hen Jesus considered how people regarded the commandments of God, He said, “You have heard it said…but I say to you…” Did what He had to say about God have that distinctive mark of being a departure from previously held ideas?
Predominantly Jews thought of God as holy—totally different and separated from humans. His purity is so intense and severe that it will not tolerate any contamination. Approaching the holy Presence was punishable by death (Ex. 19:11-13). Though Moses is described as the man who conferred with God face to face (33:11), when Moses asked to see God’s glory he was told that he would not be able to survive seeing God in all His glory, and so God would show him only His retreating glory (vv.18-23). From generation to generation Jews thought of God as the Most High God who was so fearfully unapproachable that they dared not even take His Name even though God had given it to Moses and was written in their Scripture.
Into this Jewish world, Jesus entered. His life spoke for God. “Now the Word became flesh and took up residence among us. We saw his glory—the glory of the one and only, full of grace and truth, who came from the Father… No one has ever seen God. The only one, himself God, who is in closest fellowship with the Father, has made God known” (John 1:14, 18, NET). In Moses’ day anyone straying onto the mount of God’s presence was punished with death, but in Christ ordinary folks got to gaze on His holiness and jostle God and they lived to tell of it, and His enemies even got to “manhandle” Him without being struck dead immediately (1 John 1: 1-4).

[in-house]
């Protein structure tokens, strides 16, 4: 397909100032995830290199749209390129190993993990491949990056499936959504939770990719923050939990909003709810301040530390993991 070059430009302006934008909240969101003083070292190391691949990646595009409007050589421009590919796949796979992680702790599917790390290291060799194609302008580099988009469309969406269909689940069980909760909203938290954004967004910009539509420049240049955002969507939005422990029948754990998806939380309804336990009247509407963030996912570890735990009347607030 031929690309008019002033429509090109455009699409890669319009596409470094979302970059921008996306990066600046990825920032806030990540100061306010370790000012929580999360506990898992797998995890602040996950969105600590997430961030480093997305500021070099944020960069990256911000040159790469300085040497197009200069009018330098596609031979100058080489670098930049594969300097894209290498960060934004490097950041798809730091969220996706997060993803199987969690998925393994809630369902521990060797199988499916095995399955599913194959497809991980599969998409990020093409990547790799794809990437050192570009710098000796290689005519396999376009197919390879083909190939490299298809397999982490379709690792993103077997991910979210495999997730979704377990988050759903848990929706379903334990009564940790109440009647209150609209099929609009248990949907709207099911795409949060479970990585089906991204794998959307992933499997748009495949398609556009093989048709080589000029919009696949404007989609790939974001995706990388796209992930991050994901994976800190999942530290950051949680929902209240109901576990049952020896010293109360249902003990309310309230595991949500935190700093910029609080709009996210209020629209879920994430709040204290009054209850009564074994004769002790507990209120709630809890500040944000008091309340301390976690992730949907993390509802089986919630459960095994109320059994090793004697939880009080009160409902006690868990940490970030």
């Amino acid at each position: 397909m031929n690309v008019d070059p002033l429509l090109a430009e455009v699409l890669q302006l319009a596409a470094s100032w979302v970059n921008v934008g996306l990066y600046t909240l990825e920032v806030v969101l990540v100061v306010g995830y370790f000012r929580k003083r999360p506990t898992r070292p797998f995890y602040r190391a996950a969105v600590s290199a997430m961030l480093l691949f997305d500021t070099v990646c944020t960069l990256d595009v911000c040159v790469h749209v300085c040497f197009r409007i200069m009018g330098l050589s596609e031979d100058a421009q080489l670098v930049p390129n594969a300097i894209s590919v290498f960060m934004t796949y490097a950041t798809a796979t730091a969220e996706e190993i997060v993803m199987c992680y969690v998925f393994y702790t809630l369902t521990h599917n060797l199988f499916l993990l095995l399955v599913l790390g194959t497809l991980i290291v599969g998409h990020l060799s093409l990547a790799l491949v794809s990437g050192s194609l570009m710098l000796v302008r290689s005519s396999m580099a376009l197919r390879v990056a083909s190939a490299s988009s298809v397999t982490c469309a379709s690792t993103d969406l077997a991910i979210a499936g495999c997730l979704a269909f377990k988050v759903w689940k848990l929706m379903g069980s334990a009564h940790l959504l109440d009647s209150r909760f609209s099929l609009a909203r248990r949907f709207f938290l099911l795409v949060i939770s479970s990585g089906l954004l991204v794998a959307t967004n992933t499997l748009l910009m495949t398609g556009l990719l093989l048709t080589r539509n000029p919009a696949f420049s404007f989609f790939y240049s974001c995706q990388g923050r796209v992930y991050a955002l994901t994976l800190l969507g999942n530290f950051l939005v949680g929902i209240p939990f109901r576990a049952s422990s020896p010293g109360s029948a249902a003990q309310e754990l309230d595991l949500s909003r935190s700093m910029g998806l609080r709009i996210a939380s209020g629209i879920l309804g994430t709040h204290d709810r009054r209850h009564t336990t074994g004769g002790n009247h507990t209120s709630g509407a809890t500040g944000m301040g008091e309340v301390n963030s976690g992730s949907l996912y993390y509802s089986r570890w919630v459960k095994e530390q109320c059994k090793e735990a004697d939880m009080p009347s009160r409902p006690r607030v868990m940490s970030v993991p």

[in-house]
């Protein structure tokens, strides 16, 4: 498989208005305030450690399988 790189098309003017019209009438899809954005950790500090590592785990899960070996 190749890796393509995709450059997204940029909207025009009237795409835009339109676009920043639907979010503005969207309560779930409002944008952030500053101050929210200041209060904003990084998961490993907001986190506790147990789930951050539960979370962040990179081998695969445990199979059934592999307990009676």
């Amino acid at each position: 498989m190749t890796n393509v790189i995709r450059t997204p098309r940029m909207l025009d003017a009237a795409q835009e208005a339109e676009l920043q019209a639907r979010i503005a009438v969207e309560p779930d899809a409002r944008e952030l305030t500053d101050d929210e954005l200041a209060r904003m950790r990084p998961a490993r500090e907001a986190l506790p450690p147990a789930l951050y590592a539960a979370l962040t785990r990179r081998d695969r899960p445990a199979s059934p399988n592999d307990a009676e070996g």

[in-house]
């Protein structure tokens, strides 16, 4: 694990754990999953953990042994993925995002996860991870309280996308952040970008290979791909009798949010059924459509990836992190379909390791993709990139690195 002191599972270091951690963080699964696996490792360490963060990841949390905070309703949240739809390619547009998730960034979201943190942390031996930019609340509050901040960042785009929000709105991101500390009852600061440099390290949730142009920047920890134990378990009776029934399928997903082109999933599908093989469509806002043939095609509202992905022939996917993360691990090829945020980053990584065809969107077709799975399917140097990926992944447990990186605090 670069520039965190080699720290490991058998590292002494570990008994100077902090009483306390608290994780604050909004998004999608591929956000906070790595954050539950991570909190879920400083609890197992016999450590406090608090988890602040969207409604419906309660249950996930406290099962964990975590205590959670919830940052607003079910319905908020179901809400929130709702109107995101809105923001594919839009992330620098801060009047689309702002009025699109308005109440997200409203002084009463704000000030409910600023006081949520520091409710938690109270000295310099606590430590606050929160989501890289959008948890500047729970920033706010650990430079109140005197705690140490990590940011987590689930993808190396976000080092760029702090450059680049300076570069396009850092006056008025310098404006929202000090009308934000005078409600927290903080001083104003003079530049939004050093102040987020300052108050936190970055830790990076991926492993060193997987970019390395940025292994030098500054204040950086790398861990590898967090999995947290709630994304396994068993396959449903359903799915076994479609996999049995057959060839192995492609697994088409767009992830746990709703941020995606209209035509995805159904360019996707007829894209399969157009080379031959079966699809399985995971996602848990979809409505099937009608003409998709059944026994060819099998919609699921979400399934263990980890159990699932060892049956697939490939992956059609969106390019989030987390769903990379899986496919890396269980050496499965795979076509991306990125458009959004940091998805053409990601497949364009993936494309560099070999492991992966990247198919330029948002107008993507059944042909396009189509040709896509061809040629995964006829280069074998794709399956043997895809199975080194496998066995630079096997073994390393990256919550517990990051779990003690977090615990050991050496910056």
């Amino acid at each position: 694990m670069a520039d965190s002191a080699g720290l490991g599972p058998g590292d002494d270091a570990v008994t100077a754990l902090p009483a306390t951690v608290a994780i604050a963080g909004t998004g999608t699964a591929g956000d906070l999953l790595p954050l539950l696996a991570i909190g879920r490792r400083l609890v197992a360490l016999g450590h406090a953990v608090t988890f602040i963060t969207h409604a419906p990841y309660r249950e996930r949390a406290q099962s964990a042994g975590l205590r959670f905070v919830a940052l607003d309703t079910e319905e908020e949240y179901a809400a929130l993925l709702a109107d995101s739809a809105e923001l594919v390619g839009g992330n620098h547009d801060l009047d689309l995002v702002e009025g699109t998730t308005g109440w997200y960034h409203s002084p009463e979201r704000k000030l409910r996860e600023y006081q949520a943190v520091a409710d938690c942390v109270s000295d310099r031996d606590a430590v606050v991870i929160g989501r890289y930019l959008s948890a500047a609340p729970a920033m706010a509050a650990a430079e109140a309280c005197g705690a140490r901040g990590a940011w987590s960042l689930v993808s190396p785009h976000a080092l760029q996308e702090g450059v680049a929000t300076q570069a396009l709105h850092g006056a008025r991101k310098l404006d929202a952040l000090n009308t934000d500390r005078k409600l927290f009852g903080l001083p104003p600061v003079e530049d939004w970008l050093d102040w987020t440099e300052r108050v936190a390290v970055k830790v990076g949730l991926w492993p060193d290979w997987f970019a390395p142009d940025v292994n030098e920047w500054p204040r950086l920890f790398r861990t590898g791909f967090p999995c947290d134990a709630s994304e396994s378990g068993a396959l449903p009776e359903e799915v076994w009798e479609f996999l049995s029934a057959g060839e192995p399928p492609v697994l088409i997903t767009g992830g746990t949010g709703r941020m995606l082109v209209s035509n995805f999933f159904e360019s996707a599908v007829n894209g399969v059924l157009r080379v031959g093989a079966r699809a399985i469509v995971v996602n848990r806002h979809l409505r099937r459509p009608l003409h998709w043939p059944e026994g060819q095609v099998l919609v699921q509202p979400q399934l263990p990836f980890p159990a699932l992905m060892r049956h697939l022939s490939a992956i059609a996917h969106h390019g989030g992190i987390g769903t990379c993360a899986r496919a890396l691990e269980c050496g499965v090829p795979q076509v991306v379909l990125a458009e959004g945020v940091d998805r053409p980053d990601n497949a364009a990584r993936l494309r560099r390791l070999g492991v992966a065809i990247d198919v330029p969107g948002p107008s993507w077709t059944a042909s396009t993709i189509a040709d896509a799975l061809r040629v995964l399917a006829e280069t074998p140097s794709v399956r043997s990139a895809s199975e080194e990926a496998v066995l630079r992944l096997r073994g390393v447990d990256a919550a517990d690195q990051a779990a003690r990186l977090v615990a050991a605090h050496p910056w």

In Moses’ day anyone straying onto the mount of God’s presence was punished with death, but in Christ ordinary folks got to gaze on His holiness and jostle God and they lived to tell of it.
While the essential thrust of Christ’s teaching was about growing aware of the Kingdom of God being “next door” (“at hand”, KJV) to where we are in life and about the need to bring ourselves into alignment with the rule of God while we still have the choice, He did what He could to dispel the ignorance and/or the misconceptions about God.
One definitive statement about God that Jesus made is that “God is spirit” (John 4:24). In line with this, Jesus taught that what God was interested in is the state of the heart-life of people. He emphasised that scrupulously keeping the letter of the law was not the kind of morality that God wanted. People shouldn’t break the laws of God in their hearts. Not enough that a person desists from murder, but he mustn’t even harbour hatred in his heart. It wasn’t enough that a person didn’t commit adultery, he shouldn’t even have lust in his heart (Matt. 5: 21-32).
Jesus also ridiculed the Jews for their practice of showing off how religious they were by conducting their devotional life in public view. He said that whenever anyone did that, the only thing the person really wanted was human approval and he would surely get it. But if a man wanted God’s approval then he had to do all his praying, fasting and charity only for God’s exclusive viewing pleasure (6: 1-18).